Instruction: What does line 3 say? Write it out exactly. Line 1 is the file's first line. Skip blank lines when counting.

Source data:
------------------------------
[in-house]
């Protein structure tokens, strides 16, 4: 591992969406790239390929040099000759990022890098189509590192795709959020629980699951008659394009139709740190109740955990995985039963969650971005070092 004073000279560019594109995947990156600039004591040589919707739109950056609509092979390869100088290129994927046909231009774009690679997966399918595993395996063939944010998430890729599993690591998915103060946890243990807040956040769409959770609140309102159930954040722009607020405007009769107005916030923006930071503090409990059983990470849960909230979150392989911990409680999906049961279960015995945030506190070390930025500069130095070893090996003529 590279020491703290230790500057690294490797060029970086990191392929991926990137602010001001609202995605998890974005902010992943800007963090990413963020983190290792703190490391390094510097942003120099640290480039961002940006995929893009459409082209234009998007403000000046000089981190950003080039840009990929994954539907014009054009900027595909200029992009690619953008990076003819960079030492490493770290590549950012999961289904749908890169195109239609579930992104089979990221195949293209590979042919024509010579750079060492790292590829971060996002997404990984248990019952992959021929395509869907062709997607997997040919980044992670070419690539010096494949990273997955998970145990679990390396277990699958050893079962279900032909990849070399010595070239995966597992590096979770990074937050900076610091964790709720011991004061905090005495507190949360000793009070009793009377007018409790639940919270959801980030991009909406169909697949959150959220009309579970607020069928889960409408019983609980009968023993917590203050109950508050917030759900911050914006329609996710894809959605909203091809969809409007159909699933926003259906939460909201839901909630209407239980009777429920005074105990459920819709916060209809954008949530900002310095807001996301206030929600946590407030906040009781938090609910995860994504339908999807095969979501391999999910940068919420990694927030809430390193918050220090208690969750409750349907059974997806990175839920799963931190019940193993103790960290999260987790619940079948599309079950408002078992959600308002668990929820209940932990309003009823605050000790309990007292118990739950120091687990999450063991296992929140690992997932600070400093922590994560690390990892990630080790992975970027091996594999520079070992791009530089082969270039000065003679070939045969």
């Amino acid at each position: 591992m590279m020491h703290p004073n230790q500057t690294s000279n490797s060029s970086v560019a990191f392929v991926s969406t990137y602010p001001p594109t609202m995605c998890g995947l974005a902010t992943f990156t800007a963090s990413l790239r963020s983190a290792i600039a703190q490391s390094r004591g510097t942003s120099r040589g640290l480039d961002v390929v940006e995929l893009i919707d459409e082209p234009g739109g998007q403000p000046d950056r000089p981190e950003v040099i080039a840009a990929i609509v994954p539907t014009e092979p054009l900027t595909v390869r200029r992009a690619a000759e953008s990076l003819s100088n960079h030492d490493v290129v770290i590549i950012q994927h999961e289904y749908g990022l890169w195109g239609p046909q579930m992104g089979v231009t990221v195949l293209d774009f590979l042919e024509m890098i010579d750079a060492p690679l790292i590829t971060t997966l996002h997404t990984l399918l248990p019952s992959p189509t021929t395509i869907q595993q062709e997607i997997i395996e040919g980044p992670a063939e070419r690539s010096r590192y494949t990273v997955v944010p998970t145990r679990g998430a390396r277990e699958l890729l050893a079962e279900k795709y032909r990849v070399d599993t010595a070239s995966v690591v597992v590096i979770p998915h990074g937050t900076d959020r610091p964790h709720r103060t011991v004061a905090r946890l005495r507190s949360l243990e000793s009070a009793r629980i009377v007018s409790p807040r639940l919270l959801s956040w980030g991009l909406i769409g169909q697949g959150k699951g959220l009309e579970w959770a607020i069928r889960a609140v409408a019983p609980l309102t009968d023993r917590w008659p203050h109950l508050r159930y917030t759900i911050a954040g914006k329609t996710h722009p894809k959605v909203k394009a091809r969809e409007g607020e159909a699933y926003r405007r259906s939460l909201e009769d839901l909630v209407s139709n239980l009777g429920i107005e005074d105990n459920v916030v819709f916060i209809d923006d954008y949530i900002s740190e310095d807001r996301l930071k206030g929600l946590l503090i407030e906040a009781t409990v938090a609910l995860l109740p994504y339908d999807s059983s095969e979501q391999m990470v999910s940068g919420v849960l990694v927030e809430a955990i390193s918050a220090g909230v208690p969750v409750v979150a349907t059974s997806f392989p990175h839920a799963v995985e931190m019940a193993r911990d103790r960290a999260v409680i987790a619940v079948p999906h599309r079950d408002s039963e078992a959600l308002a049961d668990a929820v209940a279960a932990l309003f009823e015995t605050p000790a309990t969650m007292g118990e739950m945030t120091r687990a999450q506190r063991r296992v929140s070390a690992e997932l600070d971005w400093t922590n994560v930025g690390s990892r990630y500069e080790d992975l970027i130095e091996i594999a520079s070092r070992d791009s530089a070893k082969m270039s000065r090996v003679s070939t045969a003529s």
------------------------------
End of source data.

């Amino acid at each position: 591992m590279m020491h703290p004073n230790q500057t690294s000279n490797s060029s970086v560019a990191f392929v991926s969406t990137y602010p001001p594109t609202m995605c998890g995947l974005a902010t992943f990156t800007a963090s990413l790239r963020s983190a290792i600039a703190q490391s390094r004591g510097t942003s120099r040589g640290l480039d961002v390929v940006e995929l893009i919707d459409e082209p234009g739109g998007q403000p000046d950056r000089p981190e950003v040099i080039a840009a990929i609509v994954p539907t014009e092979p054009l900027t595909v390869r200029r992009a690619a000759e953008s990076l003819s100088n960079h030492d490493v290129v770290i590549i950012q994927h999961e289904y749908g990022l890169w195109g239609p046909q579930m992104g089979v231009t990221v195949l293209d774009f590979l042919e024509m890098i010579d750079a060492p690679l790292i590829t971060t997966l996002h997404t990984l399918l248990p019952s992959p189509t021929t395509i869907q595993q062709e997607i997997i395996e040919g980044p992670a063939e070419r690539s010096r590192y494949t990273v997955v944010p998970t145990r679990g998430a390396r277990e699958l890729l050893a079962e279900k795709y032909r990849v070399d599993t010595a070239s995966v690591v597992v590096i979770p998915h990074g937050t900076d959020r610091p964790h709720r103060t011991v004061a905090r946890l005495r507190s949360l243990e000793s009070a009793r629980i009377v007018s409790p807040r639940l919270l959801s956040w980030g991009l909406i769409g169909q697949g959150k699951g959220l009309e579970w959770a607020i069928r889960a609140v409408a019983p609980l309102t009968d023993r917590w008659p203050h109950l508050r159930y917030t759900i911050a954040g914006k329609t996710h722009p894809k959605v909203k394009a091809r969809e409007g607020e159909a699933y926003r405007r259906s939460l909201e009769d839901l909630v209407s139709n239980l009777g429920i107005e005074d105990n459920v916030v819709f916060i209809d923006d954008y949530i900002s740190e310095d807001r996301l930071k206030g929600l946590l503090i407030e906040a009781t409990v938090a609910l995860l109740p994504y339908d999807s059983s095969e979501q391999m990470v999910s940068g919420v849960l990694v927030e809430a955990i390193s918050a220090g909230v208690p969750v409750v979150a349907t059974s997806f392989p990175h839920a799963v995985e931190m019940a193993r911990d103790r960290a999260v409680i987790a619940v079948p999906h599309r079950d408002s039963e078992a959600l308002a049961d668990a929820v209940a279960a932990l309003f009823e015995t605050p000790a309990t969650m007292g118990e739950m945030t120091r687990a999450q506190r063991r296992v929140s070390a690992e997932l600070d971005w400093t922590n994560v930025g690390s990892r990630y500069e080790d992975l970027i130095e091996i594999a520079s070092r070992d791009s530089a070893k082969m270039s000065r090996v003679s070939t045969a003529s």